Can chimpanzees be psychopaths?

Psychopaths have long pricked the curiosity of philosophers; they do after all, say a lot about what it means for humans to be morally aware social agents.

But why should we presume that only human beings are psychopaths? If indeed some non-human animals are conscious beings, then it seems by the same token that some may suffer from psychopathy.

Here’s what philosopher, neuroscientist and prolific blogger Andrew Vierra had to say:

“...the DSM-5 defined psychopathy in terms of behaviors. Individuals who had (e.g.) repeatedly broken the law and pathologically lied could be diagnosed as psychopaths, without the need for a personality inventory or fMRI scan.

One interesting consequence of defining psychopathy in terms of behavior is that it is at least theoretically possible for non-human animals (or perhaps extraterrestrial beings) to exhibit the requisite behaviors sufficient for a diagnosis.”

Recent behavioral research into psychopathy was recently conducted using chimpanzees as a model. A research team led by academics from Georgia State University studied three traits in chimpanzees which they took to be indicative of psychopathy:  disinhibition, meanness, and boldness.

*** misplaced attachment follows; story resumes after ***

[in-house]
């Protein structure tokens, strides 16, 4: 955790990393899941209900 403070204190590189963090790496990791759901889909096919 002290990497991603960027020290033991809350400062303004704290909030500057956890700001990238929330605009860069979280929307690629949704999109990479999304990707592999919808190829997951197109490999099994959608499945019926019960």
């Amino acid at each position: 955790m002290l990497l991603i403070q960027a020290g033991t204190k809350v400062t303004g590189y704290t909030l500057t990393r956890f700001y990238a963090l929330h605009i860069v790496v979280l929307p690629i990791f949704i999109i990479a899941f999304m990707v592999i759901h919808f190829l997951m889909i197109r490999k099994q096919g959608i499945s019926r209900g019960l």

While the paper was not intended to be a foray into animal psychiatry, it is, nevertheless, food for thought for those interested in related philosophical debates.


MORE ON THESE TOPICS | animal rights, law, neuroethics

This article is published by Xavier Symons and BioEdge under a Creative Commons licence. You may republish it or translate it free of charge with attribution for non-commercial purposes following these guidelines. If you teach at a university we ask that your department make a donation. Commercial media must contact us for permission and fees. Some articles on this site are published under different terms.

 Search BioEdge

 Subscribe to BioEdge newsletter
rss Subscribe to BioEdge RSS feed

comments powered by Disqus